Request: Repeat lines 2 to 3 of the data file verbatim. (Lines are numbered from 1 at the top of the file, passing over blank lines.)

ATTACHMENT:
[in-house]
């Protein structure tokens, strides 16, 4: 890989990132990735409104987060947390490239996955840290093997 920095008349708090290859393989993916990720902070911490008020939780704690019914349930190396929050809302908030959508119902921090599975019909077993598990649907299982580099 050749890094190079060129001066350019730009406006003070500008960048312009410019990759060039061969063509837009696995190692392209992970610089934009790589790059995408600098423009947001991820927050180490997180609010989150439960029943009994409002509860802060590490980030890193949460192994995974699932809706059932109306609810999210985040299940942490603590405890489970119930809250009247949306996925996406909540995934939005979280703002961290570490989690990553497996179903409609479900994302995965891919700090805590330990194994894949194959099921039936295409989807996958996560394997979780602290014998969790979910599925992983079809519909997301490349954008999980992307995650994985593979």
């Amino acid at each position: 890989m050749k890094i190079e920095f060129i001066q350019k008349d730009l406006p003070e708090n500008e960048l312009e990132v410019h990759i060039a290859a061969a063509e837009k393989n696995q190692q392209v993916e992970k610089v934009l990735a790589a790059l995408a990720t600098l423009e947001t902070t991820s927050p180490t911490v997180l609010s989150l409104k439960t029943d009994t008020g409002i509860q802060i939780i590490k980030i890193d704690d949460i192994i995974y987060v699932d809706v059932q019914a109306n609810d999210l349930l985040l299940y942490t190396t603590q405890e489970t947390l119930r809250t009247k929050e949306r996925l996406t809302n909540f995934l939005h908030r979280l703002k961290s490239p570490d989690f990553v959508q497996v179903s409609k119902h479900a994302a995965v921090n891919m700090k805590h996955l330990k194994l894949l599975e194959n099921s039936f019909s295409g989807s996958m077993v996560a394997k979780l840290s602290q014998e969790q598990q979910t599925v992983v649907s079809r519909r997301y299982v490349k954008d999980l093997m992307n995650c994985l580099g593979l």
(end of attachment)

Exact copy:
């Protein structure tokens, strides 16, 4: 890989990132990735409104987060947390490239996955840290093997 920095008349708090290859393989993916990720902070911490008020939780704690019914349930190396929050809302908030959508119902921090599975019909077993598990649907299982580099 050749890094190079060129001066350019730009406006003070500008960048312009410019990759060039061969063509837009696995190692392209992970610089934009790589790059995408600098423009947001991820927050180490997180609010989150439960029943009994409002509860802060590490980030890193949460192994995974699932809706059932109306609810999210985040299940942490603590405890489970119930809250009247949306996925996406909540995934939005979280703002961290570490989690990553497996179903409609479900994302995965891919700090805590330990194994894949194959099921039936295409989807996958996560394997979780602290014998969790979910599925992983079809519909997301490349954008999980992307995650994985593979």
């Amino acid at each position: 890989m050749k890094i190079e920095f060129i001066q350019k008349d730009l406006p003070e708090n500008e960048l312009e990132v410019h990759i060039a290859a061969a063509e837009k393989n696995q190692q392209v993916e992970k610089v934009l990735a790589a790059l995408a990720t600098l423009e947001t902070t991820s927050p180490t911490v997180l609010s989150l409104k439960t029943d009994t008020g409002i509860q802060i939780i590490k980030i890193d704690d949460i192994i995974y987060v699932d809706v059932q019914a109306n609810d999210l349930l985040l299940y942490t190396t603590q405890e489970t947390l119930r809250t009247k929050e949306r996925l996406t809302n909540f995934l939005h908030r979280l703002k961290s490239p570490d989690f990553v959508q497996v179903s409609k119902h479900a994302a995965v921090n891919m700090k805590h996955l330990k194994l894949l599975e194959n099921s039936f019909s295409g989807s996958m077993v996560a394997k979780l840290s602290q014998e969790q598990q979910t599925v992983v649907s079809r519909r997301y299982v490349k954008d999980l093997m992307n995650c994985l580099g593979l």